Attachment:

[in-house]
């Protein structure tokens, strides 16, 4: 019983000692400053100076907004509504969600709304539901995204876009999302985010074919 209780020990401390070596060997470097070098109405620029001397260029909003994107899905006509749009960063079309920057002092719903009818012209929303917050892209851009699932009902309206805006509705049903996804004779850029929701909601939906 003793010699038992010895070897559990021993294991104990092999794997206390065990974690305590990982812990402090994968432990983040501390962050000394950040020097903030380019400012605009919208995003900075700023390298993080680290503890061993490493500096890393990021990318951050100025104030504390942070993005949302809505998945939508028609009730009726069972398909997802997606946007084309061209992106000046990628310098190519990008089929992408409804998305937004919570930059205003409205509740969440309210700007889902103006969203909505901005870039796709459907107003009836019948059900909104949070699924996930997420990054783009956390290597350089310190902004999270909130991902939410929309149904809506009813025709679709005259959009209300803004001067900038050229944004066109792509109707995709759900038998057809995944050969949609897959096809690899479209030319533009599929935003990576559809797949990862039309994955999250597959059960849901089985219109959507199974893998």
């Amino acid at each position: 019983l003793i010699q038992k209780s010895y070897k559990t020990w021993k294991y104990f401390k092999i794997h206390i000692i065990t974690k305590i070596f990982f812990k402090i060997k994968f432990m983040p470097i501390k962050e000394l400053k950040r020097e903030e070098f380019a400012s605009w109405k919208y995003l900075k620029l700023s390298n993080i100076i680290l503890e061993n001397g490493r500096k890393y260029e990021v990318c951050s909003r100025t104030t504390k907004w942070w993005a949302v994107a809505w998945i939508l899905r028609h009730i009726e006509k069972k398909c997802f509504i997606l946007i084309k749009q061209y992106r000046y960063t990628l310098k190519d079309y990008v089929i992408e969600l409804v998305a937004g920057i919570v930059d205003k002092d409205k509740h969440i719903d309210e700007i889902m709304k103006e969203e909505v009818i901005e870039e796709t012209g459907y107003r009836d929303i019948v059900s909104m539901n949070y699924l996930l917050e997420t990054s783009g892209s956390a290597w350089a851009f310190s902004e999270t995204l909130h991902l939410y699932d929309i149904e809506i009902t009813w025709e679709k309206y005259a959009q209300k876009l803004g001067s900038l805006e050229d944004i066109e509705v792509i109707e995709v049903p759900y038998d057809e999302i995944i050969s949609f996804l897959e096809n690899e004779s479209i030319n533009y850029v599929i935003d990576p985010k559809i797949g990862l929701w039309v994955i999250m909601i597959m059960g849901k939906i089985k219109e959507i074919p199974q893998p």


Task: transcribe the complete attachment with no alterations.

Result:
[in-house]
């Protein structure tokens, strides 16, 4: 019983000692400053100076907004509504969600709304539901995204876009999302985010074919 209780020990401390070596060997470097070098109405620029001397260029909003994107899905006509749009960063079309920057002092719903009818012209929303917050892209851009699932009902309206805006509705049903996804004779850029929701909601939906 003793010699038992010895070897559990021993294991104990092999794997206390065990974690305590990982812990402090994968432990983040501390962050000394950040020097903030380019400012605009919208995003900075700023390298993080680290503890061993490493500096890393990021990318951050100025104030504390942070993005949302809505998945939508028609009730009726069972398909997802997606946007084309061209992106000046990628310098190519990008089929992408409804998305937004919570930059205003409205509740969440309210700007889902103006969203909505901005870039796709459907107003009836019948059900909104949070699924996930997420990054783009956390290597350089310190902004999270909130991902939410929309149904809506009813025709679709005259959009209300803004001067900038050229944004066109792509109707995709759900038998057809995944050969949609897959096809690899479209030319533009599929935003990576559809797949990862039309994955999250597959059960849901089985219109959507199974893998």
């Amino acid at each position: 019983l003793i010699q038992k209780s010895y070897k559990t020990w021993k294991y104990f401390k092999i794997h206390i000692i065990t974690k305590i070596f990982f812990k402090i060997k994968f432990m983040p470097i501390k962050e000394l400053k950040r020097e903030e070098f380019a400012s605009w109405k919208y995003l900075k620029l700023s390298n993080i100076i680290l503890e061993n001397g490493r500096k890393y260029e990021v990318c951050s909003r100025t104030t504390k907004w942070w993005a949302v994107a809505w998945i939508l899905r028609h009730i009726e006509k069972k398909c997802f509504i997606l946007i084309k749009q061209y992106r000046y960063t990628l310098k190519d079309y990008v089929i992408e969600l409804v998305a937004g920057i919570v930059d205003k002092d409205k509740h969440i719903d309210e700007i889902m709304k103006e969203e909505v009818i901005e870039e796709t012209g459907y107003r009836d929303i019948v059900s909104m539901n949070y699924l996930l917050e997420t990054s783009g892209s956390a290597w350089a851009f310190s902004e999270t995204l909130h991902l939410y699932d929309i149904e809506i009902t009813w025709e679709k309206y005259a959009q209300k876009l803004g001067s900038l805006e050229d944004i066109e509705v792509i109707e995709v049903p759900y038998d057809e999302i995944i050969s949609f996804l897959e096809n690899e004779s479209i030319n533009y850029v599929i935003d990576p985010k559809i797949g990862l929701w039309v994955i999250m909601i597959m059960g849901k939906i089985k219109e959507i074919p199974q893998p």